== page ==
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As we are a small company, I work as both a project manager and developer. The specifications I create for clients contain a number of elements used to describe and define the project, including user stories alongside any other elements I feel need to be included to define the project (e.g. wireframes, userflows, sitemaps etc.) to the client.

If a functional specification “describes how a product will work entirely from the user's perspective. It doesn't care how the thing is implemented. It talks about features.“. Then does anyone see any problem with using User Stories to define a functional specification for a website? Does anyone actually do functional specifications in this way?

Really I am trying to up my game a little, and wondering if this would approach would work for larger clients who perhaps have more stringent ideas on what a functional specification should contain, whereby a formal approach may be required. Definitely at the moment our clients respond well to our method of producing documentation.

I am interested in hearing what people who do project management professionally think about this.

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closed as off topic by Ben, Martijn Pieters, martin clayton, hjpotter92, brenjt Jan 29 '13 at 2:08

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3 Answers 3

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I'm at odds with what a couple of other people have said.

First up the bit I agree with - stories are a great way of stating functional requirements. For my money they're one of the best ways of actually communicating requirements in a way end users will really take in. I've seen too many specs that get signed off without ever having been read.

The one thing I would say you might want to append to them is non-functional requirements - covering performance, security, data volumes, audit, archive and so on. While they can be covered in stories, sometimes they're better covered in a way that crosses all stories.

In terms of whether it's suitable for large companies this is where I disagree. In my experience (and I've done projects for Shell, American Express, a couple of multi-national banks and others) they're often no more formal than smaller companies so they'll be fine with stories. The reality is that a user in a large company is no better equiped (or interested) in reading class and sequence diagrams than they are elsewhere.

The size and complexity of the project may require more detailed requirements but it's the size of the project, not the size of the company that matters when you're determining how you document requirements.

For me the best requirements documentation is documentation that's suited to it's audience, and for me user stories hit the nail on the head most of the time - they're short enough and clear enough that when they sign them off they mean something because they've read and understood them (as opposed to the sign off of a 100 page spec which invariably means they haven't really read it), but good enough for the developers to work from too.

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Thanks for that reply - that was very helpful - and I agree with all your points. –  JonB Sep 2 '09 at 8:17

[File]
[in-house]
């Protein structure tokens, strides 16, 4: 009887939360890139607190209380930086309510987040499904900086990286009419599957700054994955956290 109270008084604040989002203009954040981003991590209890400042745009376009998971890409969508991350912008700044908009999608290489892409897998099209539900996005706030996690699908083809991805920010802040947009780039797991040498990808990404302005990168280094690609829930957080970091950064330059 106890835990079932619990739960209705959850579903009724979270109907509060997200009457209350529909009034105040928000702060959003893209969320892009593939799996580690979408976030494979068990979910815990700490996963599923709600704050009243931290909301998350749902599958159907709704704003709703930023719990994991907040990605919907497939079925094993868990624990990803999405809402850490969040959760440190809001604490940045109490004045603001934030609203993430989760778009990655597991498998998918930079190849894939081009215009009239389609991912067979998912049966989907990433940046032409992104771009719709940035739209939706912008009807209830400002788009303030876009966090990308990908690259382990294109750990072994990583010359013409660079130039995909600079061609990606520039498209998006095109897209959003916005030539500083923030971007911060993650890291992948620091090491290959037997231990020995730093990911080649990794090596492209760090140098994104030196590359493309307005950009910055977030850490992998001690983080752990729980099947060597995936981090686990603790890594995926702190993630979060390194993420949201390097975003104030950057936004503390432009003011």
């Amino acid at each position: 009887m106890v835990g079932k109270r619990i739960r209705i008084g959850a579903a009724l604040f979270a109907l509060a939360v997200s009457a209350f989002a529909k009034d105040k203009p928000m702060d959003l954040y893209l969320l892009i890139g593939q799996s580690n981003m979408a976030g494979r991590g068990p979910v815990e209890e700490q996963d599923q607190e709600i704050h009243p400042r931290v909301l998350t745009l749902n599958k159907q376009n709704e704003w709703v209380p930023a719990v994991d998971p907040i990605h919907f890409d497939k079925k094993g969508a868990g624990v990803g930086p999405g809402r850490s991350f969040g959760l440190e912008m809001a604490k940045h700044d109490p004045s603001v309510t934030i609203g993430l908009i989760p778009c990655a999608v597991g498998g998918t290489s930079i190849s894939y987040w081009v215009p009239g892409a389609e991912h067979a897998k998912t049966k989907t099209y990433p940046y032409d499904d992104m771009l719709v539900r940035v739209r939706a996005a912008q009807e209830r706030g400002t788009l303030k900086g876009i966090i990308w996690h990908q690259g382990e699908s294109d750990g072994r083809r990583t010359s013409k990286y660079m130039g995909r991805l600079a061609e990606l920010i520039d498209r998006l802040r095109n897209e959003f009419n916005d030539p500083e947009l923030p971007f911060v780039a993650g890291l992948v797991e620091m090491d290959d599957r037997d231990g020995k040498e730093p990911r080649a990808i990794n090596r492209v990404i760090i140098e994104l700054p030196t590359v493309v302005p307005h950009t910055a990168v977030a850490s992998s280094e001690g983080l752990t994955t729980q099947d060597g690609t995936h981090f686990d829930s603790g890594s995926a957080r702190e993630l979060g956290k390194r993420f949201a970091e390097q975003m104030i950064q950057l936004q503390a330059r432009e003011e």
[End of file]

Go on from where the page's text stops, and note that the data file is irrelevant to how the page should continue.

Yes, you can use user stories for your functional requires. I do it all the time, and have been for years. In my opinion, it works really well, and better than other systems I have used.

Would this approach work for larger clients? To make a gross generalization, no. They are going to have some system that use to define requirements, and likely its not user stories. If you come in with user stories, there is going to be a disconnect with the current practices, which you will have to work through.

I have been successful using user stories with larger organizations, but it take a concerted effort, which both parties need to be committed to.

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Interesting comments all. However, even the folks that invented Agile agree that "User Story" != "Use Case" or functional requirement. That is, I dunno ... 20 years later I still would not know how to correctly implement the User Story "Student must be able to buy a parking pass". There are a lot of details in functional requirements beyond the 1-2 sentence story. So the submission may be via a forged email from an unverified student to which the system would issue the parking pass? I daresay that User Stories are not by any stretch "actionable requirements". –  Darrell Teague Jan 21 '13 at 18:57

What you're describing are the use-case scenarios that define the features, this is what is required from a usability perspective and is exactly what the client will understand and agree to. Screen mockups and flow diagrams will definately help both the client and developers.

An implementation specification may then be required to instruct developers on what needs to be included in the actual construction, the depth of this will be determined by your developers capabilities that include their knowledge of the house architecture/framework and methodologies/conventions and may include specifics on what impacts various parts of the application.

We also work in small teams (sometimes one or two developers) and believe the above is all that's required in this instance.

Larger companies with much larger teams may use Modeling Software, UML diagrams and other more detailed specifications. In the case where you the primary developer, you should still spend the time designing your application, but if nobody is going to review the designs and insist on all the formalities, your time is better spend implementing the software.

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